Part of the ongoing series of exhibitions based on The Albert and Barbara Tucker Gift to Heide Museum of Modern Art, A Life in Art traces aspects of Albert Tucker’s development as one of Australia’s most distinctive and important artists, featuring a selection of paintings from across his career.
Beginning with his fierce social commentaries set within 1940s wartime Melbourne, the exhibition presents key paintings from Albert Tucker’s subsequent travels in England, Europe and America, where he further absorbed the transformative influences of modernism, together with his paintings exploring Australian landscape and myth.
Portraying human drama and dissonant allegory in his images, Tucker was also driven by formal experimentation, as seen in his painted and photographic self-portraits – piercing images of self-observation which also reflect his stylistic development. Several are displayed in this exhibition together with portraits Tucker painted of family and friends in the final decades of his life.
Albert Tucker is known as one of Australia’s foremost artists and as a key figure in the development of Australian modernism in Melbourne. Primarily a figurative painter, his works responded to the world around him and his own life experiences, and they often reflected critically on society.
During his career he played an active role in art politics, particularly in the 1940s, writing influential articles about the direction of art in Australia. He also held prominent positions within the art community, including President of the Contemporary Art Society in the late 1940s and again in the 1960s.
Tucker grew up during the Depression and began his career as a young artist in the late 1930s, in the years leading up to the outbreak of World War II. At this time, his world was defined by financial insecurity, social inequality and war, and these concerns became the catalyst for much of his painting.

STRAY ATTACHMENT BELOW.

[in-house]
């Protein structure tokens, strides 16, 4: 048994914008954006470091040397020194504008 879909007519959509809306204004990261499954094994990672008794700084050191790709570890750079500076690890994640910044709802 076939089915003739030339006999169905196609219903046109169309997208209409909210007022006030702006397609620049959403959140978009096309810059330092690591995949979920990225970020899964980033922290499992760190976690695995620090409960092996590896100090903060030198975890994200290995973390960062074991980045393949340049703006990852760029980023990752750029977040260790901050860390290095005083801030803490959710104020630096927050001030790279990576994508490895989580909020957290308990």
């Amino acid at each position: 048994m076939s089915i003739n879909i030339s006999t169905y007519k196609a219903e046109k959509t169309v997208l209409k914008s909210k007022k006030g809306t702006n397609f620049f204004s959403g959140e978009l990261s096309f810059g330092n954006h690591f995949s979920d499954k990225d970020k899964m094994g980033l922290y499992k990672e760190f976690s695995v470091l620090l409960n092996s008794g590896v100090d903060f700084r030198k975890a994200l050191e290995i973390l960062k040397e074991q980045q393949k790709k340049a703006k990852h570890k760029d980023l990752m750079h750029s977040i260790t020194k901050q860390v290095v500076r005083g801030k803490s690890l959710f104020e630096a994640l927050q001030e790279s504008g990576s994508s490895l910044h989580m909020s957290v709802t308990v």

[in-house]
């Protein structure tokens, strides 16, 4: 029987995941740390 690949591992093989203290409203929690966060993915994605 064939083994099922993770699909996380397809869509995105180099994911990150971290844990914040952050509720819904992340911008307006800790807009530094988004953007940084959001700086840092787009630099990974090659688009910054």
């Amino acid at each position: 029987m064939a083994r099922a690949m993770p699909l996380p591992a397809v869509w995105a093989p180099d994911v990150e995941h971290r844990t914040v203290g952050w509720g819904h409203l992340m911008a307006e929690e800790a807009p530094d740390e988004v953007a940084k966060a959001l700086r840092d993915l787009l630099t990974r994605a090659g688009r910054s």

Influenced by his peers as well as European modernism, he developed an expressive style through which he communicated his disillusionment about society during wartime. He believed the war contributed to a decay in moral values in Melbourne. His Images of Modern Evil series (1943–47) represented the city as a dangerous place and reflected a new spirit in Australian painting.
Imagery in his work from the 1940s also derived from his first hand experiences of the horrors of war. In 1942 he was based at the Heidelberg Military Hospital as an illustrator for medical records, and there saw soldiers suffering from horrific injuries and psychological damage. Often dark, ominous and unsettling, his wartime paintings interwove his pessimistic thoughts about war, life and society.
In the post-war years, Tucker travelled to Japan, Europe and America where he continued to paint. Together with Sidney Nolan and Russell Drysdale (who had already began to receive critical acclaim for their scenes of the Australian bush), he was instrumental in launching Australian painting to the international art scene.
In the mid-1950s, Tucker’s focus took a major shift away from the city to the Australian outback. Inspired by photographs of the Queensland drought that Nolan had shown Tucker in Italy in 1954, he began to paint Australia from afar. Tucker was interested in the harshness of the Australian landscape and depicted the outback as a seemingly inhabitable barren wasteland.
He developed a new motif at this time (c.1956) – the ‘Antipodean head’ – which became a symbol for an archetypal Australian character: “the bushranger, the man on the land and a Christ-like survivor”. Tucker returned to Melbourne in 1960 and he continued to paint until the end of his life.
He painted a range of subject matter, often revisiting past themes, but also focusing on portraiture. Tucker’s determination to succeed as an artist resulted in a career that made important contributions to the development of Australian modernism and the recognition of Australian art internationally.
A Life in Art: Albert Tucker
Heide Museum of Modern Art, 7 Templestowe Road, Bulleen
Exhibition continues to 19 March 2017
Admission fees apply
For more information, visit: www.heide.com.au for details.
Image: Albert Tucker, Extinction Express 1988, synthetic polymer paint on composition board, 61 x 137cm. Heide Museum of Modern Art, Melbourne. Gift of Barbara Tucker 2008